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Adversaries compromise email accounts at educational institutions in back-to-school campaign

We walk through a recently observed email account compromise at an educational institution, including detection opportunities and indications of a larger campaign.

Katie Nickels
Originally published . Last modified .

As students head back to school, defenders should also get their pencils out. From mid-July continuing into early August 2023, Red Canary has observed multiple email account compromise (EAC) campaigns targeting educational institutions. We assess the timing of these compromises may be related to the upcoming school year, as students and employees are corresponding with new contacts and registering new accounts to prepare. After pivoting on infrastructure used in one campaign we observed, we surmised that this campaign may be targeting many educational institutions.

A crash course on phishing

One notable campaign began with an adversary logging into an initial victim mailbox, likely using compromised credentials. The adversary then created an email rule with repeated characters named ........ to delete all email messages in the mailbox. Red Canary regularly detects the use of multiple consecutive characters in email rules that adversaries create, making this behavior an excellent detection opportunity.

Once the adversary gained access to the initial victim, they used that access to send internal phishing messages (MITRE ATT&CK Technique T1534) to multiple other email addresses at the same educational institution. These emails contained phishing links to a credential phishing page at a victim-specific subdomain of ukit[.]me. While uKit is a legitimate content management system (CMS), this domain is not associated with it, and we assess it is likely malicious.

Based on this domain as well as a uKit icon on the credential phishing page, we assess the adversary was attempting to masquerade as the legitimate uKit CMS. As seen in the example below, the credential phishing page requested the victim’s full name, email addresses, passwords, and phone number. (We’ve redacted the university name to respect victim privacy.)


Screenshot of phishing page with redacted university logo

Notably, this phishing page requested not only the email and password for the victim’s current university, but also for a “previous attended university/college” and “next proceeding university/college.” This is particularly concerning because it may allow the adversary to collect credentials for multiple institutions, enabling multiple compromises from a single phishing page. The form also requested the phone number associated with the account. While we have no further information on how this phone number was used, the adversary could be sending additional phishing messages via SMS or, if they had advanced capabilities, intercepting a two-factor authentication code sent to that phone number.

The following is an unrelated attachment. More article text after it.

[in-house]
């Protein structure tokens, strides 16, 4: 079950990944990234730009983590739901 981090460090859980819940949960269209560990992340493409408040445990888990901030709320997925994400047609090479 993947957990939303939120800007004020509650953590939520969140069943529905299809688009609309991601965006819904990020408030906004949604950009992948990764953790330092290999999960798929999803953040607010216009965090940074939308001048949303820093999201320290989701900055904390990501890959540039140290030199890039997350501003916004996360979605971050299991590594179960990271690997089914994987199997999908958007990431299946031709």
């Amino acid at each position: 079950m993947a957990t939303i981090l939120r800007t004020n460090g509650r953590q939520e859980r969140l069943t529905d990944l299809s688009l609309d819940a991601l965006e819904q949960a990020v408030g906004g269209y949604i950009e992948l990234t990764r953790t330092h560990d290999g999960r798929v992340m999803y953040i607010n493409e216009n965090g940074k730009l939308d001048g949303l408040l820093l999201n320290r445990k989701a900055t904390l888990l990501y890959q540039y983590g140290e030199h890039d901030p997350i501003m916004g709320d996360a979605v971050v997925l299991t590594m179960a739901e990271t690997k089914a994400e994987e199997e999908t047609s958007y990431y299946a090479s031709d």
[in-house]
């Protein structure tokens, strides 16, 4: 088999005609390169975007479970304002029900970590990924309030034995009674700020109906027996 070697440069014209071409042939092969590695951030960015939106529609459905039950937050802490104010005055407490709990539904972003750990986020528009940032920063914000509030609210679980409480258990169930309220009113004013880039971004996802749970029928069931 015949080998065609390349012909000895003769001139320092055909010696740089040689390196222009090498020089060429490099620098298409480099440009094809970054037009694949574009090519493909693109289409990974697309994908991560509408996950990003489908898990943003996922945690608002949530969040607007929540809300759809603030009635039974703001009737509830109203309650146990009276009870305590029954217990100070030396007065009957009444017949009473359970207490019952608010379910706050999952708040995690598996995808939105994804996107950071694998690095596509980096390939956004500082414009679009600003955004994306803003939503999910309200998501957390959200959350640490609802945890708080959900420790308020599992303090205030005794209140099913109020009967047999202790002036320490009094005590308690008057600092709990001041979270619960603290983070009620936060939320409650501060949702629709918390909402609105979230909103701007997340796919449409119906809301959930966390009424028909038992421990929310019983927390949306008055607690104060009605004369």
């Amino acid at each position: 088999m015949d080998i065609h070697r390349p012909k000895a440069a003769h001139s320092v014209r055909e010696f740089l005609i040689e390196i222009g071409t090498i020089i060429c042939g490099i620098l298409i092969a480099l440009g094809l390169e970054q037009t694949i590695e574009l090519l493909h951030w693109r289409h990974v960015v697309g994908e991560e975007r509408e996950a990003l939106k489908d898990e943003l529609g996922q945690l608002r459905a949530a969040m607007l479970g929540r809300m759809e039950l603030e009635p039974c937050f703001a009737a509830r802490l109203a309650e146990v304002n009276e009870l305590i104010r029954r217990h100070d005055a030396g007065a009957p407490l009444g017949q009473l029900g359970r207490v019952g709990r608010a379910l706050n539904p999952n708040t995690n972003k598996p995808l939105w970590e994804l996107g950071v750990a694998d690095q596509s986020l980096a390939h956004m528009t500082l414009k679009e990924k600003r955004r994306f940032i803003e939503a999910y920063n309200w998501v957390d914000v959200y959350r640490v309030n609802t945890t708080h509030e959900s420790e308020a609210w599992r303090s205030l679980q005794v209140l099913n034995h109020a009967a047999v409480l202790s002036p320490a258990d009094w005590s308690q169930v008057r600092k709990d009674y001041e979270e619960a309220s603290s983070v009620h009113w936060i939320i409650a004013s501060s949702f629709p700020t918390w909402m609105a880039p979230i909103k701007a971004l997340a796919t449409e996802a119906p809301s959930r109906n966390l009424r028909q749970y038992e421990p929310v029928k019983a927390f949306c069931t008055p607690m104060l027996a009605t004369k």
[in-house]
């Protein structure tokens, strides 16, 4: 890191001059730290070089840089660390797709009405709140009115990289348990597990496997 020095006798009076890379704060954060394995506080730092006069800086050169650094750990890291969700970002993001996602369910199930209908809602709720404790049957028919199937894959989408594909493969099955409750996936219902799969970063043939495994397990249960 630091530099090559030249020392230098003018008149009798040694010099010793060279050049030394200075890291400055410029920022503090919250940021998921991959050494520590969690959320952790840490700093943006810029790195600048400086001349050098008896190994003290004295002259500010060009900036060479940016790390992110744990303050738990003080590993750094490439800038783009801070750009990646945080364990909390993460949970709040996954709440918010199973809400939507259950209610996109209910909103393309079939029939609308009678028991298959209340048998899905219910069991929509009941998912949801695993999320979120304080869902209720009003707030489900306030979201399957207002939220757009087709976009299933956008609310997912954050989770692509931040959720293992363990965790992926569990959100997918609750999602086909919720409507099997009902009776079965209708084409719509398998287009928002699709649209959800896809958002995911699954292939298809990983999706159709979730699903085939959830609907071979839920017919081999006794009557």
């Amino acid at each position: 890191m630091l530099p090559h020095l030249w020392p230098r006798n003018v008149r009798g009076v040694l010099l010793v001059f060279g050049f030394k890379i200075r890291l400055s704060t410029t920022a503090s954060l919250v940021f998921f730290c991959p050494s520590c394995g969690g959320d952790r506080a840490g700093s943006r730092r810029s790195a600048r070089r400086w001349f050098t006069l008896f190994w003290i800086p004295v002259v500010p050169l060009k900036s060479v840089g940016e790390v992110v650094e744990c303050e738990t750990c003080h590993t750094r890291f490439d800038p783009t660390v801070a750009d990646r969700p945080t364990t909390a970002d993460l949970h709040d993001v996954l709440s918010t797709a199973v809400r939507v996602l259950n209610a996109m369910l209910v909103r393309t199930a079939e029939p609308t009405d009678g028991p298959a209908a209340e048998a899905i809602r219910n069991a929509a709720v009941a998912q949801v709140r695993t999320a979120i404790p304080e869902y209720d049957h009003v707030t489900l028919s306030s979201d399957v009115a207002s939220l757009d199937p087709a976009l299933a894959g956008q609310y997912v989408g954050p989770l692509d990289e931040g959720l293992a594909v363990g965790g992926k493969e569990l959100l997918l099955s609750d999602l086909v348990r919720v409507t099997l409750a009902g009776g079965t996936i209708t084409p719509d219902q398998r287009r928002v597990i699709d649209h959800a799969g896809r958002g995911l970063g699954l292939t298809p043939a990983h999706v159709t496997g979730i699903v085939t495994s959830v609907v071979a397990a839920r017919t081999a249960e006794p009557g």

While we initially investigated a single phishing email and phishing page, we then identified multiple phishing pages that appear to target many different educational institutions. Based on open source pivoting using URLscan, we identified that ukit[.]me hosted multiple subdomains with the names of educational institutions that were likely targeted in this campaign. Examples of these subdomains, which we assess are likely credential phishing pages, can be viewed from these URLscan results. (This URLscan query searches for the suspicious domain, ukit[.]me, and a SHA 256 hash of a CSS document that we noticed was consistent across similar pages.)

Study hall: Detection

We recommend searching network logs (such as DNS logs, flow records, and/or proxy logs) for any traffic to ukit[.]me and investigating any findings to determine if a user may have entered credentials. Consider blocking this domain via access controls as well as investigating if any emails contained this domain.

If you are affiliated with an educational institution (or know a cybersecurity friend who works at one), we recommend checking these URLscan results for any registered domain name that contains your institution’s name. If you see a domain name approximating a legitimate university, it may indicate that institution has been or may be targeted in this campaign.

To detect email account compromise in general, we also recommend monitoring email rules for suspicious activity. To detect this specific campaign, we identified an email rule that repeated the same character more than once: ......... Repeated characters in an email rule name may be a useful detection opportunity, as we’ve seen that pattern consistently used by adversaries.

Final exam: Response

If you observe a similar email account compromise, we recommend resetting credentials for affected users and enabling multi-factor authentication to prevent future compromise. Victim organizations should also remove any email rules added by adversaries and investigate additional victims of internal phishing emails. Additionally, we recommend investigating if the adversary accessed additional resources using the compromised accounts, such as accessing OneDrive or SharePoint files.

As the school year starts, we anticipate adversaries will continue to use phishing emails and credential harvesting to gain access into educational institutions. By adding email rule monitoring to your defensive stack, you can increase the likelihood of catching these adversaries before the bell rings.


Thank you to Zach Diehl, Jason Killam, and Tony Lambert for their assistance with this research.


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